Does Head Start make a Difference?
AbstractThe impact of participation in Head Start is investigated using a national sample of children. Comparisons are drawn between siblings to control for selection. Head Start is associated with large and significant gains in test scores among both whites and African-Americans. However, among African-Americans, these gains are quickly lost. Head Start significantly reduces the probability that a white child will repeat a grade but it has no effect on grade repetition among African-American children. Both whites and African-Americans who attend Head Start, or other preschools, gain greater access to preventive health services. Copyright 1995 by American Economic Association.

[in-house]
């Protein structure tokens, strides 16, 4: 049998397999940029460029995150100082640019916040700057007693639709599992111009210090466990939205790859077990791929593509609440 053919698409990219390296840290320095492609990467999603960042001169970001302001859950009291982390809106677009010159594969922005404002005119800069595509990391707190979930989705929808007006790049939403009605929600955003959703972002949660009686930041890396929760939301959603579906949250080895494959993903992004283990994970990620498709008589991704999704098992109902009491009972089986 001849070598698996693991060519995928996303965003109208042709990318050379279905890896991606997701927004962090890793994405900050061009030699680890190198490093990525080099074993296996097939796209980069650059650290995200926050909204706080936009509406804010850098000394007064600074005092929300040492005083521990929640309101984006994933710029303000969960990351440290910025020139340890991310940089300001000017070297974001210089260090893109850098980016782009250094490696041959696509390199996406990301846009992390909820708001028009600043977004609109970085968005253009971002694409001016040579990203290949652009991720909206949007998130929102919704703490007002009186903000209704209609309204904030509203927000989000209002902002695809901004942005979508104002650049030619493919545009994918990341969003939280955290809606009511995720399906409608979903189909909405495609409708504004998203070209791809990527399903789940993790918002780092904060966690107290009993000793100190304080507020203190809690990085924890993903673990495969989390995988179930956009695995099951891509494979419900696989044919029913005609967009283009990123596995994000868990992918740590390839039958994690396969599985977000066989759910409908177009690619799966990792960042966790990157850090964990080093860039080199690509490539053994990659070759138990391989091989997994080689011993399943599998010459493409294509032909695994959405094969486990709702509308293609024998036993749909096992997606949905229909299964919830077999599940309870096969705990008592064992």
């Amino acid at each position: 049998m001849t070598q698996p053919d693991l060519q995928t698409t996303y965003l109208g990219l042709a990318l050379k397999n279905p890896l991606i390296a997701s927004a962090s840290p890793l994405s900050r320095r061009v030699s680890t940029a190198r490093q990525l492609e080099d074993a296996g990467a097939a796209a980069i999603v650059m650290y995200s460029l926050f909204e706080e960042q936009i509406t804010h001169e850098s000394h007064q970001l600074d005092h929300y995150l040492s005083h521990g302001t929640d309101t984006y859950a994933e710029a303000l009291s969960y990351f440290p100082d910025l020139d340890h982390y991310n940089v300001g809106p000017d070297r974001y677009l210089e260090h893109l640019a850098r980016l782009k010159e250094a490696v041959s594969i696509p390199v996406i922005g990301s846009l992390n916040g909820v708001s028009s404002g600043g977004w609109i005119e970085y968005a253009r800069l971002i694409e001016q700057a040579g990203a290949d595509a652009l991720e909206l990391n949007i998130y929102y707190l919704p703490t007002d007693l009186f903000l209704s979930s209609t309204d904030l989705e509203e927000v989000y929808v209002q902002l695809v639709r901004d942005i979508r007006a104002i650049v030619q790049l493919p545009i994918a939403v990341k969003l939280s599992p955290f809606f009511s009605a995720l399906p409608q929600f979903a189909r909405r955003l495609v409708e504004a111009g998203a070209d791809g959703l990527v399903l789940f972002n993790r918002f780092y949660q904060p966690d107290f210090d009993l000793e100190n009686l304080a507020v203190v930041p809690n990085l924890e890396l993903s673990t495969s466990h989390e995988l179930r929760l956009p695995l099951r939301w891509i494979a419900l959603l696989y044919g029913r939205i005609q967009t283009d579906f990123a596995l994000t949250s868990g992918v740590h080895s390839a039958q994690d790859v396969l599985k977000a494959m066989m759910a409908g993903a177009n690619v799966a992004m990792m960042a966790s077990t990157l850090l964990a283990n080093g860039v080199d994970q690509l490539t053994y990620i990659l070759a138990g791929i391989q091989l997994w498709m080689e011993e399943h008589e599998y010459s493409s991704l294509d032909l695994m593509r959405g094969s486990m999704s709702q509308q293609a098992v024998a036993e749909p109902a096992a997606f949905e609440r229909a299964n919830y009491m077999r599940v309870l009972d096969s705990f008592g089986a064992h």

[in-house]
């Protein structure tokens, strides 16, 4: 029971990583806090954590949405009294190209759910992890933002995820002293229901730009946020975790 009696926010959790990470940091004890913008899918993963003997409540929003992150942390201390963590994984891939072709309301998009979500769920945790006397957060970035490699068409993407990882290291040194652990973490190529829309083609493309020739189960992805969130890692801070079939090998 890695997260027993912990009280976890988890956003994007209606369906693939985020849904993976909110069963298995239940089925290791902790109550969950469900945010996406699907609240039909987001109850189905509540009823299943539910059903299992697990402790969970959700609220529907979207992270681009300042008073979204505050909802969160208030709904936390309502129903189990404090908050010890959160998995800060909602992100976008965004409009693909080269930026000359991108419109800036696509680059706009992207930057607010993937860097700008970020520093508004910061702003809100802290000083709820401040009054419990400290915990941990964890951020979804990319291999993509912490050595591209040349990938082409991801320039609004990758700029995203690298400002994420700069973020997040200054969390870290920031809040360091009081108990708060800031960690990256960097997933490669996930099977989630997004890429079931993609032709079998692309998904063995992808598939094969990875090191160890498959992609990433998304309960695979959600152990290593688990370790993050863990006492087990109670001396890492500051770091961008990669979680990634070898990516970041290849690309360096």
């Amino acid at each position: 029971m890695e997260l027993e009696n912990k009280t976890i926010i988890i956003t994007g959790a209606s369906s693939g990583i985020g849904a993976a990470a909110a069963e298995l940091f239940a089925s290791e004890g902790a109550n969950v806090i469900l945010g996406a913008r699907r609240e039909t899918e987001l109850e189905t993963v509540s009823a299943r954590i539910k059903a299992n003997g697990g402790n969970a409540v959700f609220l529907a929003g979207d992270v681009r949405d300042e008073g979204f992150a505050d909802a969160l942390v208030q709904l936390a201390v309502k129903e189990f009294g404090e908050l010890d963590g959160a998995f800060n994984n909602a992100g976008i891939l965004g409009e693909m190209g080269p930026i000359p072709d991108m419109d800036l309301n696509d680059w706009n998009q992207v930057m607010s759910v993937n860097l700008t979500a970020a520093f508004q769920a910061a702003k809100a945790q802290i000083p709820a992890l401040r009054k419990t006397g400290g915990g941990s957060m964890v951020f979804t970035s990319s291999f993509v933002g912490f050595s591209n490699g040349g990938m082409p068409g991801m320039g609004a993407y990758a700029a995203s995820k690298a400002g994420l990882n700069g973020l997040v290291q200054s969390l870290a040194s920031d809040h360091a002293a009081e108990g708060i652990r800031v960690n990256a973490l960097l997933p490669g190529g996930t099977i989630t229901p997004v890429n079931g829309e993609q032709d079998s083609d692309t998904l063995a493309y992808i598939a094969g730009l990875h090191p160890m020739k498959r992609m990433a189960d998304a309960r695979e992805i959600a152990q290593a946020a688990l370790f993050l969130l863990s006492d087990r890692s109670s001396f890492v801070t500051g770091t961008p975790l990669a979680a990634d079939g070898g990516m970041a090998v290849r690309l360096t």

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Bibliographic InfoPaper provided by RAND - Reprint Series in its series Papers with number 95-10.
Length: 23 pages
Date of creation: 1995
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Other versions of this item:
- I38 - Health, Education, and Welfare - - Welfare, Well-Being, and Poverty - - - Government Programs; Provision and Effects of Welfare Programs
- H43 - Public Economics - - Publicly Provided Goods - - - Project Evaluation; Social Discount Rate
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